FAQs about Wildfires

9. Why do forest fires cause water shortages?

Forests perform an especially important role in the water cycle or hydrological cycle. This begins through the phenomenon of the evaporation of water, which as it rises from the surface is transformed into vapor, forming clouds. The small drops come together and as they condense; they fall in the form of rain that partly falls on the rain forests itself and in another irrigates more distant places. These precipitations, in normal conditions, keep the forests and their areas of influence with permanent humidity.

One of the consequences of the mega forest fires is the destruction of the vegetation cover. As a result, the hydrological cycle is altered, reducing the production capacity of water vapor, rainfall and humidity in the forest and its surrounding areas. Therefore, forest fires are one of the causes of drought and water scarcity. When deforestation is hostile, the drought is extreme, and the doors are opened to the decrease of the population’s water reserves. Every tree felled or burned is a foretaste of less water in the future.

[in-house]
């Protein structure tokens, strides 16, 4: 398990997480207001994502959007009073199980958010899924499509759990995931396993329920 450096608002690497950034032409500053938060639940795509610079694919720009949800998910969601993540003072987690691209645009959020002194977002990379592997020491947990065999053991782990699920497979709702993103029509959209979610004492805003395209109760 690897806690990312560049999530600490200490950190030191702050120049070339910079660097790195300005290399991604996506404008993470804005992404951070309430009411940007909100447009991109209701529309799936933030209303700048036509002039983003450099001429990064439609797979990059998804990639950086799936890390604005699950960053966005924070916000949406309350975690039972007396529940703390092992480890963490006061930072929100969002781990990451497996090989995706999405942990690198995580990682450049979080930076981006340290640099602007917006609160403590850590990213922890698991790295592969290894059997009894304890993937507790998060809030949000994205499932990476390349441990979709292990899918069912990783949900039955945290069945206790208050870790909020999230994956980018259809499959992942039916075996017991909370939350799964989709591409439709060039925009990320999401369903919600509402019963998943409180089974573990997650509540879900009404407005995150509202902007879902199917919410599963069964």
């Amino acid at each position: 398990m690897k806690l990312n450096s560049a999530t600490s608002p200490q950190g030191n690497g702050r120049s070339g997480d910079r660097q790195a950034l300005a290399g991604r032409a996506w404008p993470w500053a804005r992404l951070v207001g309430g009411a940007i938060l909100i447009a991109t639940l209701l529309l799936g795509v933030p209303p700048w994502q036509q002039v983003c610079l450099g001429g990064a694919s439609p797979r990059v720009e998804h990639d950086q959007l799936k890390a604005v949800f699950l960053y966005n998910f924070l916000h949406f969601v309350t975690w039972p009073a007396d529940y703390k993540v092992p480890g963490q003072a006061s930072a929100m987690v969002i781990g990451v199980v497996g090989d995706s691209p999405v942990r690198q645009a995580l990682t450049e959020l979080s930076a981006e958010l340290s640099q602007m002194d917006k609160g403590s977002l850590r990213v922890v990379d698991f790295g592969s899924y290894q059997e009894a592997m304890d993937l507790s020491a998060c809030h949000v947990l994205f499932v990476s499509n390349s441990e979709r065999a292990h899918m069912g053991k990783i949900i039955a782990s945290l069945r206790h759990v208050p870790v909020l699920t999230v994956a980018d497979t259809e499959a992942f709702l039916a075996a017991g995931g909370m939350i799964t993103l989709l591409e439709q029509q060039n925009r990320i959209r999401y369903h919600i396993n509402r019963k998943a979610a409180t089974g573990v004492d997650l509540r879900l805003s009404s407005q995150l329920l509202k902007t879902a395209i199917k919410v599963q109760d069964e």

The deforestation-wildfire duo finds its main exponents in Southeast Asia (Borneo), in Africa (Congo and other countries) and in South America (Amazonas). These reservoirs of biodiversity have suffered irrational deforestation, and for now uncontrollable due to the issue of “national sovereignty”, a favorite argument of the governments involved in these ecological catastrophes.

Other sections of Wildfires


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